OilPro Oilfield Production Equipment
"My company, a stocking oil and gas production equipment supplier, just spent some of my valuable time to attend the Tight Oil & Shale Gas Well Site Facilities Design Calgary conference Dec 9,10 in Calgary in the hope to better understand what our clientele is looking for from vendors such as OilPro. (Notice the capital "P", no relation to Oilpro.com).
The results: Very worthwhile, which is more than I expected. The quality of the speakers, such as Shonn Arndt (CNRL), Ian Gall (Talisman), Dusty Moi (Solaris), Jason Bickel (Swift), Toby Oickle (Harvest), William Avila (Brion), Joe Bubenik (Devon) and Jason Sabid (Northern Blizzard) was excellent because they each related to, and shared real-world problems they encountered in their respective companies' operations and facilities maintenance, optimization, layout, installation and procurement processes.
The fact that engineers and technologists freely share their findings in the spirit of helping their peers, is why I like my job in this industry so much. People in the petroleum industry genuinely are passionate about doing things better every time. Although the newer generation of production and operations people have been dumped into a bit of a void created by the mass-exodus of experience over the last decade, there is genuine interest in finding better and more efficient ways to get the job done right.
As a vendor, I have the following take-aways I'd like to share: 1. Try to define our scope as tightly as possible, it will help our customers define their scope better and anticipate contingencies. 2.Delivery is key to helping producer stay on budget and on schedule. We will address this by being even more proactive about lingering approvals during fabrications, which in my opinion is the number one cause of delays. 3. Avoid unexpected expenses. We will make even more of an effort to show our clients what other items/design factors, they should also be considering. By sharing our experience on similar projects, we can help them shine. 4. Ask critical design questions to help our client narrow their scope but also to verify/qualify their project scope further, but most importantly to save them time. 5. We can help our clients save a lot of money by adding to our scope in the fabrication shop. Industry experts agree that for every dollar spent in the shop they would have to spend about three in the field for the same work. Makes sense given our industry's constant labour shortages. 6. For big equipment, try to be part of the solution providers, by having lifting engineering questions, such as weight, lift points, Civil Engineering data available for the client during the planning stages. 7. As more facilities are designed in complex process design environments, if we can provide .DWG files for them to plug into, we can save them a lot of effort. They don't care about our proprietary details of vessels or tanks, they really are only interested in the hard structural and piping points and the subsequent design considerations so they can keep things rolling faster.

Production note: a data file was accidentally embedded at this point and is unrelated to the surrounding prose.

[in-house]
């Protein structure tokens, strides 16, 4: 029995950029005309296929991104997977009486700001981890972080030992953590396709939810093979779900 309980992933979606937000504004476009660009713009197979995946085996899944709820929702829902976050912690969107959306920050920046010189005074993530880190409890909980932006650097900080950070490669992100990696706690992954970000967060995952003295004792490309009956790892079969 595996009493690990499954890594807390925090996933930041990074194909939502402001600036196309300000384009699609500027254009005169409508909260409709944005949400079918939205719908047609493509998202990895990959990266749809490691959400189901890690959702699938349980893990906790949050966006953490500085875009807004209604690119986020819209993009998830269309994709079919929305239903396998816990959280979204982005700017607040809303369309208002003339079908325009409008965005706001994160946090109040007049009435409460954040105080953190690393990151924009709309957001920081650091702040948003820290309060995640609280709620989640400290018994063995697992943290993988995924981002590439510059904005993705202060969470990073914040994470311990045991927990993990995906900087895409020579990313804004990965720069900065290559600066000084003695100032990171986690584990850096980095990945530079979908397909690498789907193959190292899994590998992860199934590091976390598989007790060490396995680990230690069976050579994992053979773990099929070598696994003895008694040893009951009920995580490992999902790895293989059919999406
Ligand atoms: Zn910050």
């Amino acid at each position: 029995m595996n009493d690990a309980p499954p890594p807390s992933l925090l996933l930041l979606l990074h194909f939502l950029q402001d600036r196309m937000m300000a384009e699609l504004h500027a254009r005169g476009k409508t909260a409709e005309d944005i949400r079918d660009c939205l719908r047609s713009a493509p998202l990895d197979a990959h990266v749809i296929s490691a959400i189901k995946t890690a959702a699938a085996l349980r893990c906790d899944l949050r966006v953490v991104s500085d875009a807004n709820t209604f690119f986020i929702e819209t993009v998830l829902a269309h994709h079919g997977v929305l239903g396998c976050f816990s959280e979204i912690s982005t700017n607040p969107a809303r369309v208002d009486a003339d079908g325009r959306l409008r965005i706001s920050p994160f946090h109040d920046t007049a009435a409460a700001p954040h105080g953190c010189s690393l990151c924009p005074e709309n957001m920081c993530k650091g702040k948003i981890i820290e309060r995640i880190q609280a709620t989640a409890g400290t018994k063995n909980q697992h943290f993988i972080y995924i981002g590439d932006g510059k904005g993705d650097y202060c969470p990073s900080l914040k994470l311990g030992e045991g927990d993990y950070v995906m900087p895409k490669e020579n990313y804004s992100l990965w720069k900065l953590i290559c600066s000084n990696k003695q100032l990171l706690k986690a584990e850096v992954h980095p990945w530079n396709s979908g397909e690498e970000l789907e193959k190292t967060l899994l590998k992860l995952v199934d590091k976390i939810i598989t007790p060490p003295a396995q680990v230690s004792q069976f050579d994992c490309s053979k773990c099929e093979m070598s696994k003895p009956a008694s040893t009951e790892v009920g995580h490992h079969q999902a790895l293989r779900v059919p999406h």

In summary: Try to anticipate what the customer needs as much as possible from inquiry through to delivery. My company's approach to a modular design philosophy is well-suited to this end-goal, and we will strive to improve on this front continually by having as many answers as possible after asking the right questions first."